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Catch The Victor Wembanyama Show

9:02 AM EDT on July 10, 2023

Victor Wembanyama (San Antonio Spurs) extends his arms above his head
Ethan Miller/Getty Images

Woe unto him who makes anything out of NBA Summer League results. Summer League doesn't count, barely matters, and predicts almost nothing: Young players who turned out fine have looked crappy there, and young players who looked great there turned out to be Ben Simmons. Victor Wembanyama, San Antonio's 19-year-old presumptive franchise player, made his Summer League debut on Friday night against the Hornets and stank; he played again on Sunday night, and put a 27-point double-double on the Blazers; both results are equally worthy of dismissal.

The fun of Wembanyama, though, is that he is such an extraordinary specimen of a guy—7-foot-5 and about as wide across as my iPhone until he extends his arms, at which point he can touch both baskets at the same time—that watching him play basketball is fun and rewarding whether the games count or not. To wit: With a little less than eight minutes to play in the second quarter on Sunday night (and with the Spurs trailing Portland 21-10, who cares who cares who cares), Wembanyama received a pass to the right of the top of the key, took one dribble out toward the wing, then hit his defender with a reasonably hard crossover back to his left, drove toward the middle, and pumped up an 18-foot fade-away jumper. In the abstract, as a basketball move, one must admit, this was nothing special: The crossover did not gain Wembanyama a step on his defender, and the resulting shot was a contested long two-pointer, just about the crappiest shot in basketball.

But it was an uncanny and thrilling sight in a way that, say, a wide-open and smoothly taken catch-and-shoot corner three never can be: Wembanyama, to reiterate, is tall enough to alert Nikola Jokic to some lint on the pinnacle of his skull, spotted from above. Did you ever watch Gheorghe Muresan? The Ukrainian [CORRECTION: Romanian!] giant could barely move, or anyway moved how you'd expect someone that tall to move, which is to say poorly and slowly relative to other professional body-movers, and with much deliberate folding and unfolding of endless limbs: It was all Muresan could do to shamble from one end of the court to the other in anything close to the same time-frame as his teammates, and any basketball move a whole lot more complicated than catching the ball, extending it above his head, and dropping it into the hoop was almost totally out of the question. Muresan was two inches taller than Wembanyama, who is 19 and may possibly have more growing to do. And here the latter was—OK, yes, fine, in a Summer League game!—attempting Kobe Bryant shit.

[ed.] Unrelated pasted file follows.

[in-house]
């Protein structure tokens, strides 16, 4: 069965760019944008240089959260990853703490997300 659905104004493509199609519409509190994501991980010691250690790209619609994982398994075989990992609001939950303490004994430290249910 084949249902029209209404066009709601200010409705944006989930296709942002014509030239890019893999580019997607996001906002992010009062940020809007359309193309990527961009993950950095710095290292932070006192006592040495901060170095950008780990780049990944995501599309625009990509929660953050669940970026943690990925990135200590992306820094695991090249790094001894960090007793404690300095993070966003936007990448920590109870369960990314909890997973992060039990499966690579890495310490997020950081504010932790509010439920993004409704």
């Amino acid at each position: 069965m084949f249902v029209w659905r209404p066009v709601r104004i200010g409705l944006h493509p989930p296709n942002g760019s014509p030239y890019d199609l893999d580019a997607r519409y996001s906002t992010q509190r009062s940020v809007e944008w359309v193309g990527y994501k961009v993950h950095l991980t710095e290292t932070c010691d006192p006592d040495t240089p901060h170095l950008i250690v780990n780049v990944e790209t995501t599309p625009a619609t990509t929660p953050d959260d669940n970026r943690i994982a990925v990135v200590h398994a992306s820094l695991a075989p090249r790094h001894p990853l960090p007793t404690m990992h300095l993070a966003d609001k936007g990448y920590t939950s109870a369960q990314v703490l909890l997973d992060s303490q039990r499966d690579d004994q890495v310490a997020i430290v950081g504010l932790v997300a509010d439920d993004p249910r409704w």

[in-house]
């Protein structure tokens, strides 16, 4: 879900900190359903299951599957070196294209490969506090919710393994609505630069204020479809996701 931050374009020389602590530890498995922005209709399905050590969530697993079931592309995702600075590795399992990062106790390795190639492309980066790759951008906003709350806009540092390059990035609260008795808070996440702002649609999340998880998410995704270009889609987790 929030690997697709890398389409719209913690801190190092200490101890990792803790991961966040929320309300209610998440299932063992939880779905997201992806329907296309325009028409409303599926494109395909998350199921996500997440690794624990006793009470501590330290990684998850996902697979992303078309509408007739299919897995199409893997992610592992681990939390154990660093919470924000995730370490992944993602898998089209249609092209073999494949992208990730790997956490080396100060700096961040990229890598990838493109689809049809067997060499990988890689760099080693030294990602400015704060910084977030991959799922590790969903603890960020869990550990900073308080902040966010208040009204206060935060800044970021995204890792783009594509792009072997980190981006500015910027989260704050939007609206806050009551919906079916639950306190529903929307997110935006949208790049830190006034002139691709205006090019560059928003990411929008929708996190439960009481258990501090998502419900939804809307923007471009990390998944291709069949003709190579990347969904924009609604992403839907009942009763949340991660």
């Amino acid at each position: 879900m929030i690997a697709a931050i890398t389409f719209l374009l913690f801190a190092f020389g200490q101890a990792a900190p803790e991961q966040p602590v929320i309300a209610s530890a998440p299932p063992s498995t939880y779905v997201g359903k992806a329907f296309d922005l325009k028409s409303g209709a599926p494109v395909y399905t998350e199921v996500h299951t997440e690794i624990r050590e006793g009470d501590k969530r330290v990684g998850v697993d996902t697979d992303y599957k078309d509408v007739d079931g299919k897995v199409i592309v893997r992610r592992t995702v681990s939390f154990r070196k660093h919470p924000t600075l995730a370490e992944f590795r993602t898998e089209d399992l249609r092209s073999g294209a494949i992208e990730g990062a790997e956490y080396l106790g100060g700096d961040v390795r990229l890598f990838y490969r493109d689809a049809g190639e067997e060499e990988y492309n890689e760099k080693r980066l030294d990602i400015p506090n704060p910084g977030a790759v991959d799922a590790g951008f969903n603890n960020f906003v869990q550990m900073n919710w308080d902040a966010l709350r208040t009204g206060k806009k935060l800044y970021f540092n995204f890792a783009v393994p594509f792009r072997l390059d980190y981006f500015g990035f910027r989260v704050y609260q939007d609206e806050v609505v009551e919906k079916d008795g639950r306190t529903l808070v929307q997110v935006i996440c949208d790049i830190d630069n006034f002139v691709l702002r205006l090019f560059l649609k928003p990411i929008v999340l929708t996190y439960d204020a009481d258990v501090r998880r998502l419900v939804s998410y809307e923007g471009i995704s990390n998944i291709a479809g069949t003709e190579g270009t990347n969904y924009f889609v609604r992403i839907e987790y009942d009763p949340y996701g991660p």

The shot went in, which is nice but not really the point. Along the way it also arced higher than any intentional two-point shot taken in live game action that I can remember seeing. The ball disappeared beyond the upper edge of the broadcast frame a fraction of a second after leaving Wembanyama's hand, and just ... was gone? For what felt like a long time! Then suddenly there it was again, falling through the net from a hilariously vertical angle, like it had been dropped from a hot air balloon. It should have had frost on it.

Victor Wembanyama (San Antonio Spurs) shoots over an opponent
Bart Young/NBAE via Getty Images

The Getty archive of Victor Wembanyama news photos is very funny. All of the ones taken with a narrow aspect ratio—to fit his entire body into the shot from closer than a mile away—are all but useless for blog-header purposes: No plausible crop can get them into anything even close to a 16:9 shape while still retaining any information other than what his face looks like. And any photo taken in a wide-enough aspect ratio to work as a header image, but that contains the entire image of Wembanyama doing any basketball thing—unless you consider laying flat on the ground to be a basketball activity—is equally hilarious: It might as well be a satellite photo of North America.

The Victor Wembanyama experience is going to be so much fun. Which sort of brings me back around to the idea of Summer League not counting or mattering, which I have just now convinced myself, or maybe Wembanyama has convinced me, is Processist garbage. Of course it counts! And matters! It counts and matters if you like watching it! This blog is over!

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